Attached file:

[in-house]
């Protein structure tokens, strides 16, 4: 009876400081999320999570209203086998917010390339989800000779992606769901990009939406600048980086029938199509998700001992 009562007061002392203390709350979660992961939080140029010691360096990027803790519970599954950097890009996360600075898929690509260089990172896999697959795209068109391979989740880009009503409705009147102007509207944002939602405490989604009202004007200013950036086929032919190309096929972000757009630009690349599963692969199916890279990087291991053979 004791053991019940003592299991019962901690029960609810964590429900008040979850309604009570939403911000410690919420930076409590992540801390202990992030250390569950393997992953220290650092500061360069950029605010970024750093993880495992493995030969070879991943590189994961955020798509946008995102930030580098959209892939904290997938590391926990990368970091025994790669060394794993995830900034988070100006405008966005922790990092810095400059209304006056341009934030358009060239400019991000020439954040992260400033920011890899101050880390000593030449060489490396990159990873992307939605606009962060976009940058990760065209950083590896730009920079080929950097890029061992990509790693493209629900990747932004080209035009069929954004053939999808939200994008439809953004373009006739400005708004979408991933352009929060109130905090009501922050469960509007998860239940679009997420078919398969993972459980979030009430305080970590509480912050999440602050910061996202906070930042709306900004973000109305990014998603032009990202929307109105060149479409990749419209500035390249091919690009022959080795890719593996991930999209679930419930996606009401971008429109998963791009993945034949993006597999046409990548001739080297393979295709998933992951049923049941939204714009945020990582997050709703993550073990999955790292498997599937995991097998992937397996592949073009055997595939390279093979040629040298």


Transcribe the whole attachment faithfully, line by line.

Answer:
[in-house]
């Protein structure tokens, strides 16, 4: 009876400081999320999570209203086998917010390339989800000779992606769901990009939406600048980086029938199509998700001992 009562007061002392203390709350979660992961939080140029010691360096990027803790519970599954950097890009996360600075898929690509260089990172896999697959795209068109391979989740880009009503409705009147102007509207944002939602405490989604009202004007200013950036086929032919190309096929972000757009630009690349599963692969199916890279990087291991053979 004791053991019940003592299991019962901690029960609810964590429900008040979850309604009570939403911000410690919420930076409590992540801390202990992030250390569950393997992953220290650092500061360069950029605010970024750093993880495992493995030969070879991943590189994961955020798509946008995102930030580098959209892939904290997938590391926990990368970091025994790669060394794993995830900034988070100006405008966005922790990092810095400059209304006056341009934030358009060239400019991000020439954040992260400033920011890899101050880390000593030449060489490396990159990873992307939605606009962060976009940058990760065209950083590896730009920079080929950097890029061992990509790693493209629900990747932004080209035009069929954004053939999808939200994008439809953004373009006739400005708004979408991933352009929060109130905090009501922050469960509007998860239940679009997420078919398969993972459980979030009430305080970590509480912050999440602050910061996202906070930042709306900004973000109305990014998603032009990202929307109105060149479409990749419209500035390249091919690009022959080795890719593996991930999209679930419930996606009401971008429109998963791009993945034949993006597999046409990548001739080297393979295709998933992951049923049941939204714009945020990582997050709703993550073990999955790292498997599937995991097998992937397996592949073009055997595939390279093979040629040298």